Ms. editor: `I believe in the joy factor'

Publishing: As a black woman at the helm of a mainstream magazine, Marcia Ann Gillespie stands nearly alone. Her mission at the feminist magazine is to find a way to broaden its audience and keep it afloat.

June 17, 1999|By Katti Gray | Katti Gray,NEWSDAY

Sartorially speaking, Marcia Ann Gillespie was fly, suited up in pumps, a navy jacket and a matching skirt hiked just enough to show off the calves she religiously buffs at the gym.

She headed down a nondescript hallway to an equally unremarkable conference room. There, Gillespie, the lady in charge, jump-started the staff meeting with a singular, ordinary call: "I don't think Steinem will be here today because the Gloria Awards were last night "

Feminist celebrity Gloria Steinem had lingered at Ms. magazine's annual salute to women activists. But Ms. editor-in-chief, Gillespie, detached early to ensure she got the requisite sleep for the next morning's editorial meeting of the struggling magazine's staff.

Assembling her mostly thirtysomething-and-under crew of editors and interns that Tuesday morning, she looked refreshed. Her fingernails were a spangling salmon pink. A pair of sunshades hung from the scoop of her silky blouse. Wire-rim spectacles were parked in her dreadlocks.

Since 1993, Gillespie, 54, has directed the 26-year-old publication, which ended a five-month hiatus and returned to newsstands with its April-May issue.

As a black woman in the top job at a mainstream American magazine, Gillespie is in a league almost entirely her own. The only other African-American editor-in-chief, outside of black-owned magazines targeting black readers, is Danielle Smith of the hip-hop publication Vibe. She's also one of a relative few blacks with a household name among avowed feminists.

It is precisely her blend of ethnicity and feminism -- her efforts to transcend race, class, gender, generation and geography -- that both Gillespie and the magazine's backers are banking on as Ms. fights to keep afloat. The aim is to boost circulation and revenues by appealing to a veritable rainbow of readers. Filling its pages with content that is cross-cultural, multiracial and international in tone has been a mission at Ms. from the beginning. But co-founder Steinem said even before she approached an all-female group of investors about rescuing the magazine when its previous owner dropped it last fall she had to be assured of one thing.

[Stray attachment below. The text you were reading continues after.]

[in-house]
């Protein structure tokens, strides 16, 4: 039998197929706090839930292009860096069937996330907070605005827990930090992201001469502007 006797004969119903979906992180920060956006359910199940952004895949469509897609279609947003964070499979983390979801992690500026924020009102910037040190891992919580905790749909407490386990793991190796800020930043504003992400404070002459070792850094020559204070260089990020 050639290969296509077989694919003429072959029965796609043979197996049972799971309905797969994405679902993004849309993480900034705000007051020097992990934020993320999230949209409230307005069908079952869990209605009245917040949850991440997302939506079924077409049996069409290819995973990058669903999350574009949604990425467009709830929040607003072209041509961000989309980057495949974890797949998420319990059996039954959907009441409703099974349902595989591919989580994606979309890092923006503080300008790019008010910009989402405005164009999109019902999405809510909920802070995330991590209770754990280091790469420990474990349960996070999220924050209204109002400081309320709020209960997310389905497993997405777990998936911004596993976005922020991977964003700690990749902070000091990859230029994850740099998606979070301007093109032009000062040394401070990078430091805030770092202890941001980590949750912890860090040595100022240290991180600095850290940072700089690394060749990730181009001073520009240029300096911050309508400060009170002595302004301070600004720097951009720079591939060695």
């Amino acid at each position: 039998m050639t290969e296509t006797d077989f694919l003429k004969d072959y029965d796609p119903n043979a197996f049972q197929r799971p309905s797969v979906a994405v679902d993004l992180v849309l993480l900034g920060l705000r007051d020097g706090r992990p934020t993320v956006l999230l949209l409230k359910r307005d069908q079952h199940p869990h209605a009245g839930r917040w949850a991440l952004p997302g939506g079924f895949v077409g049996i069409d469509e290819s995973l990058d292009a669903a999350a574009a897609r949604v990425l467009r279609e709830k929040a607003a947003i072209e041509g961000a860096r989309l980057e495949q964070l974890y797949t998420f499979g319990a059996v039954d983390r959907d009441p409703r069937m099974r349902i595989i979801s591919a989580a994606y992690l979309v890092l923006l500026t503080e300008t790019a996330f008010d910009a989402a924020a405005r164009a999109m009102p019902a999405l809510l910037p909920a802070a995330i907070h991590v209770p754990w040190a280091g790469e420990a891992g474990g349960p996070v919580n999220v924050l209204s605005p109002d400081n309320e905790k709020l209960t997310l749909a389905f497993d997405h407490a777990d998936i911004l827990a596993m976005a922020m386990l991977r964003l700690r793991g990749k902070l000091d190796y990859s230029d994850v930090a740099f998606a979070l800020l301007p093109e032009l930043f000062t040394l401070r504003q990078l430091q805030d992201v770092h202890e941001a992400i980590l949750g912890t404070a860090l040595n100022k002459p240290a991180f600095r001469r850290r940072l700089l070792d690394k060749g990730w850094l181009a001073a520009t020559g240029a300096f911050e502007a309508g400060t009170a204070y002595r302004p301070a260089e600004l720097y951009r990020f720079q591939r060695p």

"I would not have gone out to raise the money if Marcia had not been willing to continue," she said.

Gillespie, Steinem believes, brings a broad world view to a magazine that has always considered itself pretty worldly.

Steinem and Robin Morgan, Gillespie's predecessor, tapped her for the editor's post. Ms. first identified Gillespie when, as editor at Essence in the 1970s, she was penning an often politically charged column on an array of women's issues.

Initially, Gillespie joined Ms. as a contributing editor. She rose to featured columnist and, after a brief stint at the New York Times, returned to Ms. as executive editor. Gillespie was as surprised as anyone about her selection as editor-in-chief. "It had never crossed my mind as a possibility. It was clear -- because of the way this industry functions -- that the chances of my becoming editor-in-chief, except at a black magazine, were slim to none," she said.

When Ms. made its offer, she thought long about whether to accept.

"I call myself a rock 'n' roll feminist. I didn't have the history of being an organizer in those early days. I hadn't read everybody. I was well aware that the readership was primarily white women. And I wasn't sure what, other than feminism, bound them. ... I asked myself if I could really be of service, what I could bring to the party," she said.

In particular, she pondered what she would bring to the pages of Ms. as "a black woman feminist at the close of the century."

Among the basic issues confronting her is the lingering matter of what it means to be feminist. So many women have lived the part even as they shunned the label, Gillespie says. Feminism is still a dirty word to plenty of folks, she adds, singling out those in her own community reluctant to call a feminist a feminist.

"There are not so many black women who identify. But whether we are calling ourselves feminist or womanist or not, we are exactly that in terms of what we are doing, in terms of our activism," Gillespie said. "So much of this is about our fear of alienating our men. But look at the number of African-American men in prisons, drive-by shootings, what is happening to all of us economically. I am not saying feminism is the answer but we ought to be considering as many avenues as possible -- 'cause this other stuff just ain't working."

The tasks now confronting Ms. are grand. Not the least of these is the fundamental question of how to bolster circulation, now hovering around 200,000, down from a peak of more than twice that number. The magazine has cost a relatively high $5.95 at the newsstand, in part because it has refused paid advertisements since 1991. Its latest subscription offer is six issues a year for $35.

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